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Photo safari teaches 4-H'ers technique, history
RAYMOND, Miss. -- Eleven 4-H members from around the state spent part of spring break sharpening their photography skills while learning about Mississippi history.
“We had interest from some of our 4-H’ers who compete in the photo track to do some in-depth training, so we decided to open it up to all 4-H members in the state,” said Kat Lawrence, a photographer with the Mississippi State University Extension Service.
The four-day tour began March 7 at the Jim Henson Museum in Leland. Subsequent stops included Rodney, Natchez, Mount Helena in Rolling Fork, the Vicksburg National Military Park, Grand Gulf Military Park in Port Gibson, Windsor Ruins in Port Gibson, the Old Country Store in Lorman, Clark Creek Nature Area in Wilkinson County and points along the Natchez Trace Parkway.
Participants made a combined photo essay book with the images they took along the way. Every evening Lawrence and Kevin Hudson, also an Extension photographer, reviewed all the images from each day’s stops. They gave the children feedback and helped them choose the photos to include in the book.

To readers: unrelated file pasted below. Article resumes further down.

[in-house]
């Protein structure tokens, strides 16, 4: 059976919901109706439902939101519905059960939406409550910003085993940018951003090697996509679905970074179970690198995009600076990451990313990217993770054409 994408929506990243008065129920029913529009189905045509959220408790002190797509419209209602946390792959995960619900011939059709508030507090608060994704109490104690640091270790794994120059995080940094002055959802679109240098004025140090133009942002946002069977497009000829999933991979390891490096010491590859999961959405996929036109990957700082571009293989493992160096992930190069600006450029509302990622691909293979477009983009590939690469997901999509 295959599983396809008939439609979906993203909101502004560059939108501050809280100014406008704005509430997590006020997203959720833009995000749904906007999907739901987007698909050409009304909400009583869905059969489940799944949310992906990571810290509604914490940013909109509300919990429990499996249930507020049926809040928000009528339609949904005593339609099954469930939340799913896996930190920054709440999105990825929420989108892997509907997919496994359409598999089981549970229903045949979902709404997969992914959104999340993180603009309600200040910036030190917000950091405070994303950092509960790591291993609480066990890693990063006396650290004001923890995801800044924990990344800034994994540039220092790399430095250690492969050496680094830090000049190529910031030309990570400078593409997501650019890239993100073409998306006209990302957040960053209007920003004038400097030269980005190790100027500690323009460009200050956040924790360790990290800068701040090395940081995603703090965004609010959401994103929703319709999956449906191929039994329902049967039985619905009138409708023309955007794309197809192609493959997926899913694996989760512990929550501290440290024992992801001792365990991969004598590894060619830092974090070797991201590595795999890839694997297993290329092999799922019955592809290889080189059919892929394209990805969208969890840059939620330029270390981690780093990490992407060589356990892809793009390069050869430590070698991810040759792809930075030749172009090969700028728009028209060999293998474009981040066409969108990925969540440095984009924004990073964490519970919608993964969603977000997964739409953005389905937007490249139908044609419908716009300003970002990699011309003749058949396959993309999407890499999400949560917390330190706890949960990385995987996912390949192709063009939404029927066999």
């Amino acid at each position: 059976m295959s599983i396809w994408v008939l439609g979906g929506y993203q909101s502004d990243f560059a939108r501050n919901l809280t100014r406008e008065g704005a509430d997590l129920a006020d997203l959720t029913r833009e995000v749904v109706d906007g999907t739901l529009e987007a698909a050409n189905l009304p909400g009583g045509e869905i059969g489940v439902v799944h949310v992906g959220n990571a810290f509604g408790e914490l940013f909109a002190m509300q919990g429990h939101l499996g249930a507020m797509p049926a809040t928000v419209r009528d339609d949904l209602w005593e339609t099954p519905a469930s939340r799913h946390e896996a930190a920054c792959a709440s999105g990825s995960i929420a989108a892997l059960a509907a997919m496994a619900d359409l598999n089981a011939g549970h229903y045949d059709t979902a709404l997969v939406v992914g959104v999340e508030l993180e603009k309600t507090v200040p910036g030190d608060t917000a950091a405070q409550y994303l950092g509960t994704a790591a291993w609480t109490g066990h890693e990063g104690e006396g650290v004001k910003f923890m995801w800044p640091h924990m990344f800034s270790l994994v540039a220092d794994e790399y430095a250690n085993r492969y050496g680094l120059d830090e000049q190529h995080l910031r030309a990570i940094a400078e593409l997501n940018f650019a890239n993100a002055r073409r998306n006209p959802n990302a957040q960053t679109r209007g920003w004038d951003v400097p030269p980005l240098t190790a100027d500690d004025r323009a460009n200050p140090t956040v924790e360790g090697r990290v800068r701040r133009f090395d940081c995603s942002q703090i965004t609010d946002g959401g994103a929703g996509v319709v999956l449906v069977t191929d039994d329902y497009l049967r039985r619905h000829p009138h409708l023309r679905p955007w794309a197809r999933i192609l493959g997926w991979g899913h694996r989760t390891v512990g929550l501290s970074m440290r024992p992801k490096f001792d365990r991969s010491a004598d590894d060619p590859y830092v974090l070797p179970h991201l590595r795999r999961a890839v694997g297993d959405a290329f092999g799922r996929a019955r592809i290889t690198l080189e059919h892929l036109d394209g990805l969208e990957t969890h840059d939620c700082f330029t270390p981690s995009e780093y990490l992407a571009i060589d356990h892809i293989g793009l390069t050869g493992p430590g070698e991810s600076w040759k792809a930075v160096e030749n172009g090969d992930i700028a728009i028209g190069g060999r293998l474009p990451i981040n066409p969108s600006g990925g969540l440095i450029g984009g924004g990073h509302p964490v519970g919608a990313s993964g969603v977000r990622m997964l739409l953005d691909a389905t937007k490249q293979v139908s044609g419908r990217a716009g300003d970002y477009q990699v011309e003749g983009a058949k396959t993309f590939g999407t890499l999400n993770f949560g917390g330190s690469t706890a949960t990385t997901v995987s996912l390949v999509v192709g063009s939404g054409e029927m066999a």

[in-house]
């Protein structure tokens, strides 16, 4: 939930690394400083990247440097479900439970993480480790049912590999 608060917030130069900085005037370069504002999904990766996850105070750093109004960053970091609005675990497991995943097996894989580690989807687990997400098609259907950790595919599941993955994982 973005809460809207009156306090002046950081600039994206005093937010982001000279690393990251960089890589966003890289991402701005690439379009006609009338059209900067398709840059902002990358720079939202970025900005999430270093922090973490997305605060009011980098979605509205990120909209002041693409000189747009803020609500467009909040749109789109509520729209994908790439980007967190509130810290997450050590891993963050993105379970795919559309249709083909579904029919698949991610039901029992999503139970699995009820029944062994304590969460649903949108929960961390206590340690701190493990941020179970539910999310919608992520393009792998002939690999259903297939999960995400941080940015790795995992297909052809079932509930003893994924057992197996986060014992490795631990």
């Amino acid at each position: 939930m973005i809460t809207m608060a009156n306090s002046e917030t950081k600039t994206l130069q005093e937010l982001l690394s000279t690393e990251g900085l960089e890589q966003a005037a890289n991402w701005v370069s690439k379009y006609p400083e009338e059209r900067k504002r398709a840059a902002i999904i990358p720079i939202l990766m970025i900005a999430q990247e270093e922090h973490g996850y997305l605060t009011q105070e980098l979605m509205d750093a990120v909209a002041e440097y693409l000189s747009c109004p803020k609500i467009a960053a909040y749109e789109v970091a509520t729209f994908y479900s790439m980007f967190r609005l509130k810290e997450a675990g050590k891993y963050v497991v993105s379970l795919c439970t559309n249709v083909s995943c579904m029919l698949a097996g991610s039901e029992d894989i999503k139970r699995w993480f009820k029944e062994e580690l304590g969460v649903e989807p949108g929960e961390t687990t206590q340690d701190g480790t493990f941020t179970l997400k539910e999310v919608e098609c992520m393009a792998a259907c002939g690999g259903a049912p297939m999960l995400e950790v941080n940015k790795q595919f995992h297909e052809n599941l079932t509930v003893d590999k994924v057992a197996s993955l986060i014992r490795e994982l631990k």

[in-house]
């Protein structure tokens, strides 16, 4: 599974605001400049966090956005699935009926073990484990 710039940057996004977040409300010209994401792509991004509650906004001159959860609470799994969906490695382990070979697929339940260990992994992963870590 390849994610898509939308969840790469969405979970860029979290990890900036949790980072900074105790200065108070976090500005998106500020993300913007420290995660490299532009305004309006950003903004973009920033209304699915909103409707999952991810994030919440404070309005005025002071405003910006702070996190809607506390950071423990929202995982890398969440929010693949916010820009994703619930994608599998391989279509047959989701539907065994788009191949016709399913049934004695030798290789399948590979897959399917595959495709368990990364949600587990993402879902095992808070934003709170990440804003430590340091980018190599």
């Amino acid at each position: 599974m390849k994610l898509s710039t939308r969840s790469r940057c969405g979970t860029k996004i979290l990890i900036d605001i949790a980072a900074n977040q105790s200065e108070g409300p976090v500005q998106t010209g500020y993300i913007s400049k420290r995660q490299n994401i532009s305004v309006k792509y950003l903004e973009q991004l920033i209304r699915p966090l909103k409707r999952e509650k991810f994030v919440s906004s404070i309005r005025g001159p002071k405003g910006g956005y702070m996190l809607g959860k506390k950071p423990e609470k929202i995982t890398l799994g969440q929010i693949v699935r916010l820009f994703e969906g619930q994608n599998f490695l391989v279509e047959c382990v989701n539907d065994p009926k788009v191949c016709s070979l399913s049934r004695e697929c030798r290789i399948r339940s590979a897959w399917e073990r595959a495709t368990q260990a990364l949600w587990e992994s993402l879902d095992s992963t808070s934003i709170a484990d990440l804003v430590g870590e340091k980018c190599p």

“The kids had a blast,” said Christina Meriwether, Extension 4-H agent in Leflore County. “They really enjoyed learning about the places we visited. While they were practicing the techniques the Kat and Kevin went over with them, they were learning something about what they were photographing. I think creating that connection with the story behind the images helped them tell a better story with their photos.”
For Madison Williford, a 4-H’er from Purvis, the safari was her first experience shooting photos for 4-H.
“I’ve always done livestock projects,” she said. “I’ve raised and showed goats and chickens, but I’ve never done photography. My mom is an amateur photographer, and she’s really good. So I’ve been interested in it, but have never competed in contests.
“This was a lot of fun, and visiting these places and learning about them really brings them to life for me. I can picture someone coming down to this cemetery to pray, and I think photography can bring that to life for others who see our images,” Williford said of the family cemetery at Longwood plantation in Natchez.
The book of photographs will be available for purchase to family and other interested individuals. For more information, contact Lawrence at 662-325-1731.